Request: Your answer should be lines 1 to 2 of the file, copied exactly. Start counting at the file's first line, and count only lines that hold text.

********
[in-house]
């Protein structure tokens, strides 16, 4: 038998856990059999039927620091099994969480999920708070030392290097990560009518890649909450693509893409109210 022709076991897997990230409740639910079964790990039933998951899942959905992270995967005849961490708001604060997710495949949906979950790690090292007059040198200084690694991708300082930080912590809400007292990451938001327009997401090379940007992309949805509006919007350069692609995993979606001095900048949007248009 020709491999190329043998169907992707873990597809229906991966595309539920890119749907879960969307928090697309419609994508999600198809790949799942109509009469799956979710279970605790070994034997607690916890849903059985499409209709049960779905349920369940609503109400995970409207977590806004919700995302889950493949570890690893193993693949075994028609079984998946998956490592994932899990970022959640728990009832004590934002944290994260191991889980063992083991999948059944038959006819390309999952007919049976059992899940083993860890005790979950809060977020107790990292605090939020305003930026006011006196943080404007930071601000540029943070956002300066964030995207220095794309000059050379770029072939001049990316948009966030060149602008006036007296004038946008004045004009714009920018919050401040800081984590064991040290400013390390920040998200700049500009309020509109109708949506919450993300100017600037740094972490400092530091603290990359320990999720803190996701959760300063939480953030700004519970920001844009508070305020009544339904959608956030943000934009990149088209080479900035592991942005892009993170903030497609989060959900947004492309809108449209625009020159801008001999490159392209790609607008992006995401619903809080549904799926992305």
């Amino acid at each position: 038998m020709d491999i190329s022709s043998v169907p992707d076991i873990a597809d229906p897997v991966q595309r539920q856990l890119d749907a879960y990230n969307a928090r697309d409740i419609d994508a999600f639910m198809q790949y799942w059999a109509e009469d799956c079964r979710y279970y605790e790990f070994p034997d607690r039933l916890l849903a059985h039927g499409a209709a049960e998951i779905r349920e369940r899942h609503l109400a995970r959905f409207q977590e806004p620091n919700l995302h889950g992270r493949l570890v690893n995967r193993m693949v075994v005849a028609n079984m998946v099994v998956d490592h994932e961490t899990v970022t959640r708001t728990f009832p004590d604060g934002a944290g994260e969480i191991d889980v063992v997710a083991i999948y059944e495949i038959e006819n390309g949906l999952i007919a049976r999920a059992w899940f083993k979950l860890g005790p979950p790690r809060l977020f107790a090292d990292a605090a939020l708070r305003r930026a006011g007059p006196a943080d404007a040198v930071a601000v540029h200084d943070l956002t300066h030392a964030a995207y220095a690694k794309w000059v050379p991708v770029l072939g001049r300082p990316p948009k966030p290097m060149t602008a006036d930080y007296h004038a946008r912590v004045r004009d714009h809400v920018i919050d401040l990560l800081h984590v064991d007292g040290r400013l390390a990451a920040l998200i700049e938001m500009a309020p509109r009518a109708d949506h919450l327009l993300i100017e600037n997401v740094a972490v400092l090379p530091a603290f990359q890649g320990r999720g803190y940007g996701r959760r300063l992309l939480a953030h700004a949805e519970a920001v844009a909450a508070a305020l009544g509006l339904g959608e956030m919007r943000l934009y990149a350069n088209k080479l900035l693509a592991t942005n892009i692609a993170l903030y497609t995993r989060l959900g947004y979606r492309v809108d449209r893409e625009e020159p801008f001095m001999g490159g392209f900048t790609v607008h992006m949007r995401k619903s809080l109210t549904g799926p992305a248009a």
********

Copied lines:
[in-house]
């Protein structure tokens, strides 16, 4: 038998856990059999039927620091099994969480999920708070030392290097990560009518890649909450693509893409109210 022709076991897997990230409740639910079964790990039933998951899942959905992270995967005849961490708001604060997710495949949906979950790690090292007059040198200084690694991708300082930080912590809400007292990451938001327009997401090379940007992309949805509006919007350069692609995993979606001095900048949007248009 020709491999190329043998169907992707873990597809229906991966595309539920890119749907879960969307928090697309419609994508999600198809790949799942109509009469799956979710279970605790070994034997607690916890849903059985499409209709049960779905349920369940609503109400995970409207977590806004919700995302889950493949570890690893193993693949075994028609079984998946998956490592994932899990970022959640728990009832004590934002944290994260191991889980063992083991999948059944038959006819390309999952007919049976059992899940083993860890005790979950809060977020107790990292605090939020305003930026006011006196943080404007930071601000540029943070956002300066964030995207220095794309000059050379770029072939001049990316948009966030060149602008006036007296004038946008004045004009714009920018919050401040800081984590064991040290400013390390920040998200700049500009309020509109109708949506919450993300100017600037740094972490400092530091603290990359320990999720803190996701959760300063939480953030700004519970920001844009508070305020009544339904959608956030943000934009990149088209080479900035592991942005892009993170903030497609989060959900947004492309809108449209625009020159801008001999490159392209790609607008992006995401619903809080549904799926992305």